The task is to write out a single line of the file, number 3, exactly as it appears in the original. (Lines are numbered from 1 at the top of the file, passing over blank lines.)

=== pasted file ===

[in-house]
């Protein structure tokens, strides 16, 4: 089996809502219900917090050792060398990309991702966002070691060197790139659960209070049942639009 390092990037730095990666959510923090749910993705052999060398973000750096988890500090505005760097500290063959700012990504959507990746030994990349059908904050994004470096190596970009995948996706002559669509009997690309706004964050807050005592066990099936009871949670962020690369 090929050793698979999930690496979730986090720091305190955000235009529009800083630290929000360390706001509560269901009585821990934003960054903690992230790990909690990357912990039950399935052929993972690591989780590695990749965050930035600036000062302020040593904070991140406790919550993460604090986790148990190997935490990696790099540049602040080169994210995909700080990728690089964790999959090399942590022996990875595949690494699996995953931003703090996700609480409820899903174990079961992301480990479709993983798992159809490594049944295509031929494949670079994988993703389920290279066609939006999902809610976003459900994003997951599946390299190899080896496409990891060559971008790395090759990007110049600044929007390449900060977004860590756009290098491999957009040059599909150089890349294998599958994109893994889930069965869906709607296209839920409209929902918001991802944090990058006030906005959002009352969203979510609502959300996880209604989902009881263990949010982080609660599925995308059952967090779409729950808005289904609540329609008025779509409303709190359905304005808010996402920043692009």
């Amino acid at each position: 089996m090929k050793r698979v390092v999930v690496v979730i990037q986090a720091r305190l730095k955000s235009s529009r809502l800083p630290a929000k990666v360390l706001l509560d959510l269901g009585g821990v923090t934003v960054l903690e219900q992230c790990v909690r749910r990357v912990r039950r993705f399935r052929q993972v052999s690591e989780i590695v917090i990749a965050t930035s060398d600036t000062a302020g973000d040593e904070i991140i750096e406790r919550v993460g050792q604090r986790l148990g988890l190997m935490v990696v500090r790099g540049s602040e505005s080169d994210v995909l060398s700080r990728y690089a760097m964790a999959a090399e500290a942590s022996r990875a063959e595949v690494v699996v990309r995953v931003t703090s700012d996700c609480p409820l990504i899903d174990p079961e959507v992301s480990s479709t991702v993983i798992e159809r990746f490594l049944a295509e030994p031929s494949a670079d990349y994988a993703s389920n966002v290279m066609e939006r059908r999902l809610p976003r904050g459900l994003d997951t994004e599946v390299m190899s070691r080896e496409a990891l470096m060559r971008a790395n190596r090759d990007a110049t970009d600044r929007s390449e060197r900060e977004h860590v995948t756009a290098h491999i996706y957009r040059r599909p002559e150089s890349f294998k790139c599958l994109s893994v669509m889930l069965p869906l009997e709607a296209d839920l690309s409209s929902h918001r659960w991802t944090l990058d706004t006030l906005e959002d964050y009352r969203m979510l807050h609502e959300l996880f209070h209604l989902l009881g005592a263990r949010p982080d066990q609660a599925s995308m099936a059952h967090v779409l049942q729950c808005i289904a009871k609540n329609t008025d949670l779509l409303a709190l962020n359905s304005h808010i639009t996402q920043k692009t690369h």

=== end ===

């Amino acid at each position: 089996m090929k050793r698979v390092v999930v690496v979730i990037q986090a720091r305190l730095k955000s235009s529009r809502l800083p630290a929000k990666v360390l706001l509560d959510l269901g009585g821990v923090t934003v960054l903690e219900q992230c790990v909690r749910r990357v912990r039950r993705f399935r052929q993972v052999s690591e989780i590695v917090i990749a965050t930035s060398d600036t000062a302020g973000d040593e904070i991140i750096e406790r919550v993460g050792q604090r986790l148990g988890l190997m935490v990696v500090r790099g540049s602040e505005s080169d994210v995909l060398s700080r990728y690089a760097m964790a999959a090399e500290a942590s022996r990875a063959e595949v690494v699996v990309r995953v931003t703090s700012d996700c609480p409820l990504i899903d174990p079961e959507v992301s480990s479709t991702v993983i798992e159809r990746f490594l049944a295509e030994p031929s494949a670079d990349y994988a993703s389920n966002v290279m066609e939006r059908r999902l809610p976003r904050g459900l994003d997951t994004e599946v390299m190899s070691r080896e496409a990891l470096m060559r971008a790395n190596r090759d990007a110049t970009d600044r929007s390449e060197r900060e977004h860590v995948t756009a290098h491999i996706y957009r040059r599909p002559e150089s890349f294998k790139c599958l994109s893994v669509m889930l069965p869906l009997e709607a296209d839920l690309s409209s929902h918001r659960w991802t944090l990058d706004t006030l906005e959002d964050y009352r969203m979510l807050h609502e959300l996880f209070h209604l989902l009881g005592a263990r949010p982080d066990q609660a599925s995308m099936a059952h967090v779409l049942q729950c808005i289904a009871k609540n329609t008025d949670l779509l409303a709190l962020n359905s304005h808010i639009t996402q920043k692009t690369h």